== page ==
The SBF Trial Saga: FTX Founder Battles Court as Matt Huang and Yedidia Face Intense Scrutiny, a Surprise Visit from Martin Shkreli
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During Sam Bankman-Fried’s (SBF) trial, the court alleged that he intentionally diverted customer funds from FTX to Alameda and subsequently utilized these funds for personal enrichment.
Matthew Huang, co-founder and managing partner of crypto investment firm Paradigm, was also testified during the trial.
In a surprising twist, Martin Shkreli made an unexpected appearance at Sam Bankman-Fried’s trial.
FTX founder Sam Bankman-Fried, finds himself embroiled in a high-stakes legal confrontation as he battles charges in court, related to fraud in connection with the collapse of FTX in November 2022. In a trial that revolved a flurry of dramatic headlines —- hinting at a potential 115-year prison sentence, the legal struggle seems undeniably intense.
During the trial’s initial arguments, the prosecution revolved around a narrative that has been circulating since the events of last November. They alleged that Sam Bankman-Fried intentionally diverted customer funds from FTX to Alameda and subsequently utilized these funds for personal enrichment, including investments in property and influence.
Conversely, the defense asserted that Bankman-Fried acted in good faith and maintained transparency in his actions, even if mistakes were made. They argued that being the CEO of a company that eventually filed for bankruptcy does not constitute a crime.
The trial was framed as “the story of the crypto world between 2017 and 2022” and highlighted the challenges faced by well-intentioned businesses in a volatile market. The defense, compared it to working at a startup terming it “building a plane while you’re flying it,” while emphasizing that a more mature company might have been more risk-conscious — as there was no intent to deceive.
The Dramatic Chronicle of Courtroom Proceedings
Throughout the opening arguments, Bankman-Fried reportedly maintained a stoic demeanor. Notably, attention was drawn to a code backdoor created between FTX and its sister company, Alameda Research — which allowed Alameda to borrow from customers on the exchange without authorization. The defense contended that this system was not clandestine and was accessible to “any senior developer at FTX.”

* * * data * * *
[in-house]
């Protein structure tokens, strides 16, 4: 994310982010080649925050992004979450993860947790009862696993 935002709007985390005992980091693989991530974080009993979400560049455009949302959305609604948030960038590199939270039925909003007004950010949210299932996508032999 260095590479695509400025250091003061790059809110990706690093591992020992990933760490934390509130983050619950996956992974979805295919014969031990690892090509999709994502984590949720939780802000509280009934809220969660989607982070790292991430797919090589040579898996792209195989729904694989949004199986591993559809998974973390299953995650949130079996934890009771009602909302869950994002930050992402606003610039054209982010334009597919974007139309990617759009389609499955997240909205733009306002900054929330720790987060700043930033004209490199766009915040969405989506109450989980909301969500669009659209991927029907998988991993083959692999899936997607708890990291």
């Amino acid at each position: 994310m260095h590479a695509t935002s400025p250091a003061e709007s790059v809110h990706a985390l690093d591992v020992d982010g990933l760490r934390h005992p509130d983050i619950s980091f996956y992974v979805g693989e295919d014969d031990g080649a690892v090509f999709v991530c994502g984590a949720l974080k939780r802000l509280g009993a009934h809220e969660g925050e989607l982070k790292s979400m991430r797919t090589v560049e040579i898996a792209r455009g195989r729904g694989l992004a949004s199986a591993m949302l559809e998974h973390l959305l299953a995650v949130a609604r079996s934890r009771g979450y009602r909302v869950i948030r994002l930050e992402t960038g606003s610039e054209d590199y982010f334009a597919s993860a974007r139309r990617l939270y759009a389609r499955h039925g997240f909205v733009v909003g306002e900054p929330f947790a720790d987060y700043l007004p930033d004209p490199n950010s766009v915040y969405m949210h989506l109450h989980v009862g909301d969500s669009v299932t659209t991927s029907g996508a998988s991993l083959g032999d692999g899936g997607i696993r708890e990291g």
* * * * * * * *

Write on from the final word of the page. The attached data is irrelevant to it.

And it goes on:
The opening statements set the tone for the trial, with the defense portraying Bankman-Fried as a well-intentioned entrepreneur who did not engage in fraudulent activities, while the prosecution argued that his wealth and influence were built on deceit.
Assistant US Attorney Nathan Rehn stated, “One year ago, it looked like Sam Bankman-Fried was on top of the world. He had wealth, power, and influence. All of it was built on lies.”
The prosecution’s first witness, London-based broker Marc-Antoine Julliard, who suffered significant losses due to FTX’s collapse, underscored the impact of the exchange’s downfall.
The trial’s second witness, Adam Yedidia, a close associate of Bankman-Fried from MIT, provided critical testimony. Yedidia recounted his time at Alameda and FTX, where he discovered that customer deposits were being utilized without authorization. Yedidia’s testimony refuted the defense’s argument that the expenses, such as the Bahamas penthouse, were normal business practices.
The presented evidence before the jury included screenshots of the FTX sign-up page and the well-known FTX advertisements featuring celebrities like Gisele Bundchen, Tom Brady and Larry David, demonstrating how customers accessed the platform and placed trust in the exchange.
Wowowowow VERY interesting testimony from Sam’s college friend, Adam Yedidia, in the @SBF_FTX trial so far— Carly Reilly 🍸 (@carlypreilly) October 5, 2023
Adam testified that in June 2022 he expressed concern to Sam about the financial state of FTX and Alameda, essentially asking if they could were OK.
Mark Cohen, legal counsel to Bankman-Fried, emphasized that FTX’s collapse was a story of a failed business venture rather than fraud. The defense relied on interpretations of FTX’s terms of service, contending that Bankman-Fried believed it was appropriate to loan customer funds to Alameda based on these terms.
The defense aimed to deflect responsibility for the alleged fraud from Bankman-Fried and questioned the credibility of FTX insiders set to testify. They stressed the sheer scale of FTX’s operations by the time of its collapse, which limited Bankman-Fried’s oversight.
The defense also pointed fingers at Caroline Ellison, CEO at Alameda, suggesting that her decisions contributed to FTX’s downfall by neglecting Bankman-Fried’s instructions to hedge against crypto market downturns.
Key testimony from Yedidia today:— Martin Shkreli (e/acc) (@wagieeacc) October 6, 2023
Q. In late 2021 what did you learn about the code that you had written for tracking the money Alameda owed to FTX customers for their dollar deposits?